If you own an investment property, there are a variety of reasons why refinancing could be a smart move for you. Just to name a few of the possibilities:
- Mortgage rates are at historically low levels, so if you have an existing higher-interest loan, refinancing could save you considerable money in the form of lower interest.
- Your investment property has gone up in value, and you want to take some cash out.
- You want to reduce (or increase) the time you're paying down the property.
Whatever the reason, tax treatment of investment property isn't well understood by many people. With that in mind, here's what you need to know about the potential effects of refinancing on your taxes.
Perhaps the most obvious change that comes with refinancing an investment property is the interest you'll be able to deduct. The IRS allows owners of investment property to deduct interest as an expense when calculating their net income on IRS Schedule E. By refinancing your property, the amount of this deduction may change.
As an example, let's say that you currently have a 30-year mortgage at 7% interest on an investment property you own, and that your original balance was $250,000 and you're five years into the loan. According to an amortization calculator, your remaining balance would be $235,038, and you'll pay $16,359 in interest over the next year.
If you refinance the remaining balance into a new 30-year loan with 4.5% interest, it could cut your interest expense for the next year to $10,499, a savings of $5,860. So, while you'll still likely be better off with the lower-interest mortgage, and theoretically the increased profit margin from your collected rent will make up for it, you're losing a significant portion of your interest deduction.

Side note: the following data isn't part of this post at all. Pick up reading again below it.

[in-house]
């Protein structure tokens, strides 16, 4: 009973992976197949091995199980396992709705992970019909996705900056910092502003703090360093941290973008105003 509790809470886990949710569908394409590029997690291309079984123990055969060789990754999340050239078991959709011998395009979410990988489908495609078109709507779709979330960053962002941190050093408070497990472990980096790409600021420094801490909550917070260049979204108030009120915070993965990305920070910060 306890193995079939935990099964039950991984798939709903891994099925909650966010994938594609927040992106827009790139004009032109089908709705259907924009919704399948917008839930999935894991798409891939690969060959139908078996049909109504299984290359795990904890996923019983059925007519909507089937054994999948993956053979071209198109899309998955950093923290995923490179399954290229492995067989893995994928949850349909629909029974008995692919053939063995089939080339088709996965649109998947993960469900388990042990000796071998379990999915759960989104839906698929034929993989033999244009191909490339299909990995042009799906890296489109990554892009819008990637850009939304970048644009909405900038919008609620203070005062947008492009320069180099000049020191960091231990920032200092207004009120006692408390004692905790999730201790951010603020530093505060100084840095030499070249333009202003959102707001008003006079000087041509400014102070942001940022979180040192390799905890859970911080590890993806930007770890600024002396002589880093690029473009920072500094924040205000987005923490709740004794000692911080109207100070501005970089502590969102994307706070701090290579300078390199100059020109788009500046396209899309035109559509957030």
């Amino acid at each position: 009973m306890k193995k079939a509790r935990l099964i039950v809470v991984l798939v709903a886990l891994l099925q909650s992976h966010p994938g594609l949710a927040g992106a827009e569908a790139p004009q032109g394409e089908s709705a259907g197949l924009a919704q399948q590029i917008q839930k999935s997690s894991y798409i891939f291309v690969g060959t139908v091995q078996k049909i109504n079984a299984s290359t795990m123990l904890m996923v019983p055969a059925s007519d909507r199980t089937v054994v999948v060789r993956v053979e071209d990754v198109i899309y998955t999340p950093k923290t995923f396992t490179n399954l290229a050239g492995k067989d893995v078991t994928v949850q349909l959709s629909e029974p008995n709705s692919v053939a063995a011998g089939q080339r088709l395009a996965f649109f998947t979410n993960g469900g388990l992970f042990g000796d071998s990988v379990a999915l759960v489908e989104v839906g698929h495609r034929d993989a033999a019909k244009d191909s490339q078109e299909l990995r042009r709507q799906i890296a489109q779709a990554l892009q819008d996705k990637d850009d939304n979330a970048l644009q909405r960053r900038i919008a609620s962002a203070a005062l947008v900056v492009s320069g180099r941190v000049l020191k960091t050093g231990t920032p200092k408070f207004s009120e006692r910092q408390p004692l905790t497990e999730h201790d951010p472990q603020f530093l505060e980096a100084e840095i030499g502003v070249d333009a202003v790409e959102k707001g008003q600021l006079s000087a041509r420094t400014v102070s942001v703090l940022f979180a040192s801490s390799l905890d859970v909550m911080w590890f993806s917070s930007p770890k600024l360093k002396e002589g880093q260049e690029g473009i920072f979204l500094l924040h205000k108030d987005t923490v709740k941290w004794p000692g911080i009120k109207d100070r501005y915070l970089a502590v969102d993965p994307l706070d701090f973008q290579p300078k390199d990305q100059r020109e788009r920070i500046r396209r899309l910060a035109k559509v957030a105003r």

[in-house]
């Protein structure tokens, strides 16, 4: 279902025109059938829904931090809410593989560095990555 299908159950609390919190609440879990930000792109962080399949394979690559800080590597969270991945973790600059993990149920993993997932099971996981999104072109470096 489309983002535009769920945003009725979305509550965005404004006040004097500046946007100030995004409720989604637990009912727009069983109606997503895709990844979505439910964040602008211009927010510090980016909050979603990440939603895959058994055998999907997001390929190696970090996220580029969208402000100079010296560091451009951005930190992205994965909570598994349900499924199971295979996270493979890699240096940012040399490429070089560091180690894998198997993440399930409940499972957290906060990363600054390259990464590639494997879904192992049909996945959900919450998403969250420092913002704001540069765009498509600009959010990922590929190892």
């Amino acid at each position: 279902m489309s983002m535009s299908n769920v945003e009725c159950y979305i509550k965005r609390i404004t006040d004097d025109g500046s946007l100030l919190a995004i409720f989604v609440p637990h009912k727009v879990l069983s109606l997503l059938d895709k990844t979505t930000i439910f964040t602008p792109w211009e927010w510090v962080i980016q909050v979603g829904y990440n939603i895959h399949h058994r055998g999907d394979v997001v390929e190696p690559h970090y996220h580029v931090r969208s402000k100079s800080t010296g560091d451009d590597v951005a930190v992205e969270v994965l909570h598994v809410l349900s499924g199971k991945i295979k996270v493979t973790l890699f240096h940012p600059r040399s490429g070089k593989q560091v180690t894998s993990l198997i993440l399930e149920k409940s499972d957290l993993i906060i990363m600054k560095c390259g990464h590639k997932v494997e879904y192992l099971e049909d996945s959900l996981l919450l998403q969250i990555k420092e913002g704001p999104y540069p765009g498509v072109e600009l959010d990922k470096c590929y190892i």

Financing costs must be amortized
When refinancing, the up-front costs of researching, drafting, and obtaining the loan are deductible, but not right away.
For an investment property, the cost of the property itself is considered a capital expense, and is depreciated, or spread out, over time on your taxes, instead of being deducted all at once. Similarly, up-front loan costs are also considered capital expenses, and are amortized over the life of the loan.
These expenses may include but are not limited to:
- Origination fees
- Up-front mortgage insurance premiums
- Application and credit report fees
- Appraisal fees (if required)
- Mortgage commissions
- Legal fees
- Title search fees
- Recording fees
For example, if it costs you a total of $6,000 to refinance a 15-year mortgage on an investment property, you can deduct $400 per year for the life of the loan.
Some items may be immediately deductible
There are some costs of refinancing that might be immediately deductible in full. For instance, if your old lender charges you a prepayment penalty, you can deduct the full amount of the penalty right away. Or, if you have any costs of getting the original loan (like those mentioned in the previous section) that you haven't already fully deducted, they can be immediately deducted when the original mortgage is paid off.
Are you ready to dive into investing? Check out The Motley Fool's Broker Center and get started today.
This article is part of The Motley Fool's Knowledge Center, which was created based on the collected wisdom of a fantastic community of investors. We'd love to hear your questions, thoughts, and opinions on the Knowledge Center in general or this page in particular. Your input will help us help the world invest, better! Email us at email@example.com. Thanks -- and Fool on!